The San Pedro dockworkers’ strike led to Hill’s first recorded encounter with the police, who arrested him in June 1913 and held him for 30 days on a charge of vagrancy because, he said later, he was “a little too active to suit the chief of the burg” during the strike. On Jan. 10, 1914, Hill knocked on the door of a Salt Lake City doctor at 11:30 p.m. asking to be treated for a gunshot wound he said was inflicted by an angry husband who had accused Hill of insulting his wife. Earlier that evening, in another part of town, a grocer and his son had been killed. One of the assailants was wounded in the chest by the younger victim before he died. Hill’s injury therefore tied him to the incident. The uncertain testimony of two eyewitnesses and the lack of any corroboration of Hill’s alibi convinced a local jury of Hill’s guilt, even though neither witness was able to identify Hill conclusively and the gun used in the murders was never recovered.

The campaign to exonerate Hill began two months before the trial and continued up to and even beyond his execution by firing squad on Nov. 19, 1915. His supporters included the socially prominent daughter of a former Mormon church president, labor radicals, activists and sympathizers including AFL President Samuel Gompers, the Swedish minister to the United States and even President Woodrow Wilson. The Utah Supreme Court, however, refused to overturn the verdict and the Utah Board of Pardons refused to commute Hill’s sentence. The board declared its willingness to hear testimony from the woman’s husband in a closed session, but Hill refused to identify his alleged assailant, insisting that to do so would harm the reputation of the lady.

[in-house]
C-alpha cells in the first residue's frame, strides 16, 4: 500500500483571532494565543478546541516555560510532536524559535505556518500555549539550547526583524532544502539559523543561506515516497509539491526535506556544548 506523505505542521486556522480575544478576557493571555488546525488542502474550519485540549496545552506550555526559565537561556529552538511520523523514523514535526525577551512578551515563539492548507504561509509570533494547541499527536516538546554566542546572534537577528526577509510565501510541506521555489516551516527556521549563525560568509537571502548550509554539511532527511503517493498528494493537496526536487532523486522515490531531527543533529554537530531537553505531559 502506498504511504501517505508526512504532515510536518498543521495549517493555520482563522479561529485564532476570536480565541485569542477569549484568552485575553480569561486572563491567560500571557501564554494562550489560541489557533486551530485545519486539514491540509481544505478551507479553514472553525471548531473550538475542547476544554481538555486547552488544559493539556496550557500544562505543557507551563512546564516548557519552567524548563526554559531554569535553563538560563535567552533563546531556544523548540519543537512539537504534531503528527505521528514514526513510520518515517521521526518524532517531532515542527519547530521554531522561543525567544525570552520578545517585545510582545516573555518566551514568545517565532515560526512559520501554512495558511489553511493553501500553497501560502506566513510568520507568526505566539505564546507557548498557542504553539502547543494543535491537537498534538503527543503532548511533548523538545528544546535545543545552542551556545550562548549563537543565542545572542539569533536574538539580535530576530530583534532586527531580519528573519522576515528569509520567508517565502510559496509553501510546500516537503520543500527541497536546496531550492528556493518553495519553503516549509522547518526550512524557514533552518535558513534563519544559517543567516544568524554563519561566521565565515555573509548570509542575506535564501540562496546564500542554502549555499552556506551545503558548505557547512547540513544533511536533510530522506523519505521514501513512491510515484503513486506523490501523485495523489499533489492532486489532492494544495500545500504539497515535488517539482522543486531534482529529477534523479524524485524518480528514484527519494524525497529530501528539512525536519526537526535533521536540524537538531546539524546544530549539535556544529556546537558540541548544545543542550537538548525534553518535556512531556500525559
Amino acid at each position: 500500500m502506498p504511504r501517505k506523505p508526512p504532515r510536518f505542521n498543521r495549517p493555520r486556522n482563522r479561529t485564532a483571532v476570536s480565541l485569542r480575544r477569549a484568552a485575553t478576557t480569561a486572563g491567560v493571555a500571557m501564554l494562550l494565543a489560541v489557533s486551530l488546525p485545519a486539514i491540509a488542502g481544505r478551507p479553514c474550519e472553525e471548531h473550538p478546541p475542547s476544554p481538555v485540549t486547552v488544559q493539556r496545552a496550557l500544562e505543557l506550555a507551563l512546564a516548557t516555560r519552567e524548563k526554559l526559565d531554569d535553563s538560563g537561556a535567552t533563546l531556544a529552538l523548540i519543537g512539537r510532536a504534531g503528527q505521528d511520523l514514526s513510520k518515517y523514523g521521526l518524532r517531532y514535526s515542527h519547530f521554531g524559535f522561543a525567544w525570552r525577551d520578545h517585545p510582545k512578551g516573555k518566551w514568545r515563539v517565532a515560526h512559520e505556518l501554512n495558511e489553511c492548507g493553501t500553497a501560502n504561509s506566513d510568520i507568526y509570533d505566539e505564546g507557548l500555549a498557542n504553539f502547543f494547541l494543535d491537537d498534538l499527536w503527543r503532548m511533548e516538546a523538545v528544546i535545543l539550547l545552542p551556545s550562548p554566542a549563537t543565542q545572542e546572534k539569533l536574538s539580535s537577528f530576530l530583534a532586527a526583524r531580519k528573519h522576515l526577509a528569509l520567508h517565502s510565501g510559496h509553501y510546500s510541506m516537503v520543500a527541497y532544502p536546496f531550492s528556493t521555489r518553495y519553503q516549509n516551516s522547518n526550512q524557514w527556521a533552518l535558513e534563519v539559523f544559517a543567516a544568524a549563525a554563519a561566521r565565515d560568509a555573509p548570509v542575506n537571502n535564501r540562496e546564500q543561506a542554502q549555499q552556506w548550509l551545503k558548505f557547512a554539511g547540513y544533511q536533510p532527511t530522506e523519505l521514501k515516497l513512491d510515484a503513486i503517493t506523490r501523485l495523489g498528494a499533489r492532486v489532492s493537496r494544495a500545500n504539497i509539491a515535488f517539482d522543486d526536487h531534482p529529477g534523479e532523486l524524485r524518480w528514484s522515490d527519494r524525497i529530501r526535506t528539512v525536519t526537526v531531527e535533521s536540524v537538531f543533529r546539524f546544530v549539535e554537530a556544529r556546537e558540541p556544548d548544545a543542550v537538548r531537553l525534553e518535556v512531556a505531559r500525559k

Hill became more famous in death than he had been in life. To Bill Haywood, the former president of the Western Federation of Miners and the best-known leader of the IWW, Hill wrote: “Goodbye Bill: I die like a true rebel. Don’t waste any time mourning, organize! It is a hundred miles from here to Wyoming. Could you arrange to have my body hauled to the state line to be buried? I don’t want to be found dead in Utah.” Apparently he did die like a rebel. A member of the firing squad at his execution claimed that the command to “Fire!” had come from Hill himself.